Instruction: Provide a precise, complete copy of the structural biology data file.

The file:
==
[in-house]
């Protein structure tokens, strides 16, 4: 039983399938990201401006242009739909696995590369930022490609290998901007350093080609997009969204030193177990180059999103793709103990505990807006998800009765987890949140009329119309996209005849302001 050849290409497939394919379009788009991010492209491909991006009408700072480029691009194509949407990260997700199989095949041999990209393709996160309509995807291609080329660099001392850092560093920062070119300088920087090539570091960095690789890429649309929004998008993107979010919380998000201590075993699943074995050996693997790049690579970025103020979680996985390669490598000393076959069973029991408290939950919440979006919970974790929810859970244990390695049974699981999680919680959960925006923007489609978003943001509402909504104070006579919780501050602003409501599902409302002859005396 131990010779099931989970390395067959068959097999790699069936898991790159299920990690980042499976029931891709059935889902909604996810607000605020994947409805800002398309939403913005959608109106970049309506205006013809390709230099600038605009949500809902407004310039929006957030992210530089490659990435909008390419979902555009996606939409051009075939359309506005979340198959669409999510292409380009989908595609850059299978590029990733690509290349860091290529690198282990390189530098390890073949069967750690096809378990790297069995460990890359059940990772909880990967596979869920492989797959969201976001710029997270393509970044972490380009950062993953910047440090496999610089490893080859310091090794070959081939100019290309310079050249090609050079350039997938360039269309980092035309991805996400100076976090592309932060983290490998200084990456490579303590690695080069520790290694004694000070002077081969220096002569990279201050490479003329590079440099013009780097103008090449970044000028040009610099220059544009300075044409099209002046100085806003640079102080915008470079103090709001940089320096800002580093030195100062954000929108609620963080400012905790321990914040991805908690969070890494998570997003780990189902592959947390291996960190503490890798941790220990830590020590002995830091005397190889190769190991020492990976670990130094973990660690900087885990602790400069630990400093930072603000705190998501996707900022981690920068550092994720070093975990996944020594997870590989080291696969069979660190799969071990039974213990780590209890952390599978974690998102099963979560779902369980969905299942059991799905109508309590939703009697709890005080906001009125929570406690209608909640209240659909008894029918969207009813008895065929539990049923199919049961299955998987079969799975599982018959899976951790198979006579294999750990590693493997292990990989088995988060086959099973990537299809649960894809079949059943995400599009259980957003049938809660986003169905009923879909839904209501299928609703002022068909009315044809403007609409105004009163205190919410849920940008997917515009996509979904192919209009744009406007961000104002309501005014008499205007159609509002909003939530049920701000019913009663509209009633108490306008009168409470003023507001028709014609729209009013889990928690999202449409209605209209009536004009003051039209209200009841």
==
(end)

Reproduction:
[in-house]
């Protein structure tokens, strides 16, 4: 039983399938990201401006242009739909696995590369930022490609290998901007350093080609997009969204030193177990180059999103793709103990505990807006998800009765987890949140009329119309996209005849302001 050849290409497939394919379009788009991010492209491909991006009408700072480029691009194509949407990260997700199989095949041999990209393709996160309509995807291609080329660099001392850092560093920062070119300088920087090539570091960095690789890429649309929004998008993107979010919380998000201590075993699943074995050996693997790049690579970025103020979680996985390669490598000393076959069973029991408290939950919440979006919970974790929810859970244990390695049974699981999680919680959960925006923007489609978003943001509402909504104070006579919780501050602003409501599902409302002859005396 131990010779099931989970390395067959068959097999790699069936898991790159299920990690980042499976029931891709059935889902909604996810607000605020994947409805800002398309939403913005959608109106970049309506205006013809390709230099600038605009949500809902407004310039929006957030992210530089490659990435909008390419979902555009996606939409051009075939359309506005979340198959669409999510292409380009989908595609850059299978590029990733690509290349860091290529690198282990390189530098390890073949069967750690096809378990790297069995460990890359059940990772909880990967596979869920492989797959969201976001710029997270393509970044972490380009950062993953910047440090496999610089490893080859310091090794070959081939100019290309310079050249090609050079350039997938360039269309980092035309991805996400100076976090592309932060983290490998200084990456490579303590690695080069520790290694004694000070002077081969220096002569990279201050490479003329590079440099013009780097103008090449970044000028040009610099220059544009300075044409099209002046100085806003640079102080915008470079103090709001940089320096800002580093030195100062954000929108609620963080400012905790321990914040991805908690969070890494998570997003780990189902592959947390291996960190503490890798941790220990830590020590002995830091005397190889190769190991020492990976670990130094973990660690900087885990602790400069630990400093930072603000705190998501996707900022981690920068550092994720070093975990996944020594997870590989080291696969069979660190799969071990039974213990780590209890952390599978974690998102099963979560779902369980969905299942059991799905109508309590939703009697709890005080906001009125929570406690209608909640209240659909008894029918969207009813008895065929539990049923199919049961299955998987079969799975599982018959899976951790198979006579294999750990590693493997292990990989088995988060086959099973990537299809649960894809079949059943995400599009259980957003049938809660986003169905009923879909839904209501299928609703002022068909009315044809403007609409105004009163205190919410849920940008997917515009996509979904192919209009744009406007961000104002309501005014008499205007159609509002909003939530049920701000019913009663509209009633108490306008009168409470003023507001028709014609729209009013889990928690999202449409209605209209009536004009003051039209209200009841």